If you want to tour the island you could fly to Heraklion, explore the east part of the island and than move to the west and finally fly out from Chania, assuming your departing airport is connected with both cities.
There is no better airport, it all depends on what area you decide to stay in Crete.
Ok, I get this question many times:
What area would you stay in Crete, or what town?
There is no magical answer.
I have tried to organise the places based on the type of holiday:
If you fly to Crete you will either land in Heraklion or Chania.
Few questions I have heard and received many times:
I personally love both cities, although in a different way.
Heraklion is more of a city, however in a small scale.
It’s actually a university city with a great young generation around which makes it great for bars and nightlife.
There are 2 main streets with lots of shopping possibilities, you can easily spend a few days here without getting bored.
There is also another good reason to spend at least a couple of nights in Heraklion: Knossos, a must for any trip to Crete.
You have public busses leaving Heraklion for Knossos, very easy to organise. It will take around 15 minutes by car, it’s only 6km from the city centre, and around 30 minutes by public transportation.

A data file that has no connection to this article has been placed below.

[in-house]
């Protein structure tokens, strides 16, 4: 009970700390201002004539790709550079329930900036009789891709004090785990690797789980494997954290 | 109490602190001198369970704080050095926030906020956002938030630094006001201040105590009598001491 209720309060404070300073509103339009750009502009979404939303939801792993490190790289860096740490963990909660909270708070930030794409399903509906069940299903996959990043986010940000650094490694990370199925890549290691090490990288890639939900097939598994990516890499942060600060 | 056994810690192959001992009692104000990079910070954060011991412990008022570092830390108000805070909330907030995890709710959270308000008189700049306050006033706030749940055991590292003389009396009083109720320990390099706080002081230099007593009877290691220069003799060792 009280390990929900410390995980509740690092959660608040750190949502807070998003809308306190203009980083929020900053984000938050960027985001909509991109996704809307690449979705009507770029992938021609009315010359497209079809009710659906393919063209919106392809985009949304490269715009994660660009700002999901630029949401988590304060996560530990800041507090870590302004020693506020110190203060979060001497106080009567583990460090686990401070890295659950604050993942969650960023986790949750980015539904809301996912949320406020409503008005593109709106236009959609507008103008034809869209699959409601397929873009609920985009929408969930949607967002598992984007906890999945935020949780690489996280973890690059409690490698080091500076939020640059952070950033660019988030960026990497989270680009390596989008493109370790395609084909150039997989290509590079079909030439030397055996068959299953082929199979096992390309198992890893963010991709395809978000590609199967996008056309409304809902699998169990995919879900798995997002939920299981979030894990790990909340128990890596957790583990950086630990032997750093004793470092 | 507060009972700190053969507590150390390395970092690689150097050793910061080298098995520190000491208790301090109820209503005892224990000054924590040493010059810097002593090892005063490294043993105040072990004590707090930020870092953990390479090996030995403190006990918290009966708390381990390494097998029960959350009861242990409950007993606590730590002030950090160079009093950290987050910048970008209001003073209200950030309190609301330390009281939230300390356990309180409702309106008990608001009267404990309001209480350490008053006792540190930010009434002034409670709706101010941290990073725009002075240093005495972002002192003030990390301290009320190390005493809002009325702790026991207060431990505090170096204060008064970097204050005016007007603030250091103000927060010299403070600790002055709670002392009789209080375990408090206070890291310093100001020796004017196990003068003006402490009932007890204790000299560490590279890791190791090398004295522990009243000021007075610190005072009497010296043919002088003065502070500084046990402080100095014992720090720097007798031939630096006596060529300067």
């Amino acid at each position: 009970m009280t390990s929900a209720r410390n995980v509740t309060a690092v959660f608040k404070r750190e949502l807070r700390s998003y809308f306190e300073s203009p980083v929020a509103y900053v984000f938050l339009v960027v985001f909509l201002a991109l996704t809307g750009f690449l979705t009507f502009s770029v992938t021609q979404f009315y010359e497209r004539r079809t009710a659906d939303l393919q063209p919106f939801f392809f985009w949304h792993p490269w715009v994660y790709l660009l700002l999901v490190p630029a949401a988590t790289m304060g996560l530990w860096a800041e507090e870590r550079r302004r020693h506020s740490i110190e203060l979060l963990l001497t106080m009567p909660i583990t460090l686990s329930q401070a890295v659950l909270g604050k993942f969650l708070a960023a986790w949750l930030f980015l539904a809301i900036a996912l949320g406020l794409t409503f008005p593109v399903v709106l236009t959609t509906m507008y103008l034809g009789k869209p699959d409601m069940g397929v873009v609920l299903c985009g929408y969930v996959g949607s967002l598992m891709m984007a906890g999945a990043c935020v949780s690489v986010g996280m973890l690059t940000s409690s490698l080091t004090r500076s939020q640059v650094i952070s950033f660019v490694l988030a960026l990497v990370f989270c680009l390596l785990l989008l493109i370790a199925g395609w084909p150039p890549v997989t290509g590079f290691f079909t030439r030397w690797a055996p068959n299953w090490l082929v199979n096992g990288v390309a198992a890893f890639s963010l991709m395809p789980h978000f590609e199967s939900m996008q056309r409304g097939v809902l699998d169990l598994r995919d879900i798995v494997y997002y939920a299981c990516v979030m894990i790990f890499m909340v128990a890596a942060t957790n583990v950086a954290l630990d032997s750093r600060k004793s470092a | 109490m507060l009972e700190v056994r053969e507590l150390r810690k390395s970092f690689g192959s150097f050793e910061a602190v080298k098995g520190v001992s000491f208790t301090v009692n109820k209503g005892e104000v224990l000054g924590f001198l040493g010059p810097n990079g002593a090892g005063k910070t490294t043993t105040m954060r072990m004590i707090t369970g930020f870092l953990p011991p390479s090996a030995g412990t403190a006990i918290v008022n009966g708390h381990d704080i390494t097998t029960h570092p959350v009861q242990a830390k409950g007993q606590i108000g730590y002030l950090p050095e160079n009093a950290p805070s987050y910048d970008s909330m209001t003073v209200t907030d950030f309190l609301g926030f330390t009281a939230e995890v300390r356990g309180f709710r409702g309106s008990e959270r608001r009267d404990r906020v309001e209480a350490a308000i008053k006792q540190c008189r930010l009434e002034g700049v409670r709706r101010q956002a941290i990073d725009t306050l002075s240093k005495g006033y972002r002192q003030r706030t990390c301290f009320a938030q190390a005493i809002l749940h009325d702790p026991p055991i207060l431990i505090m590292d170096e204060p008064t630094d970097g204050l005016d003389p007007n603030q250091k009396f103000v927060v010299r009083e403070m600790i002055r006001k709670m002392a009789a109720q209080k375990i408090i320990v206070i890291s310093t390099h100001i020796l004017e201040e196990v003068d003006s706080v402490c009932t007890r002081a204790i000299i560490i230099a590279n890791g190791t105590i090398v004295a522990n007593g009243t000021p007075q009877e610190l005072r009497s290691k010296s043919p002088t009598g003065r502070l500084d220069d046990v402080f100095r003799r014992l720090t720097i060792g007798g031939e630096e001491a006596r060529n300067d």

Lots of nice restaurants in the city. My favourite is still Avli tou Defkaliona, walking distance from the city centre. My only problem there is that I eat too much!
Not to be missed is also the ROP – Roastery • Brewery, best coffee in the city and great beer too in a lovely square, popular with students.
It has to be said that there are basically no beaches in or around the city and this is the limit of Heraklion I believe. You would need to take the bus to Paleokastrou beach, great spot well worth the 15km trip.
Chania has more character with the awesome old city centre, it has lots of bars and restaurants, amazing old/ancient buildings, just more attractive. It is however more touristy, it is not as original as Heraklion, and this is probably the biggest difference.
It has a nice beach too, on a short walk from the city centre. It has really all you need for a much longer stay.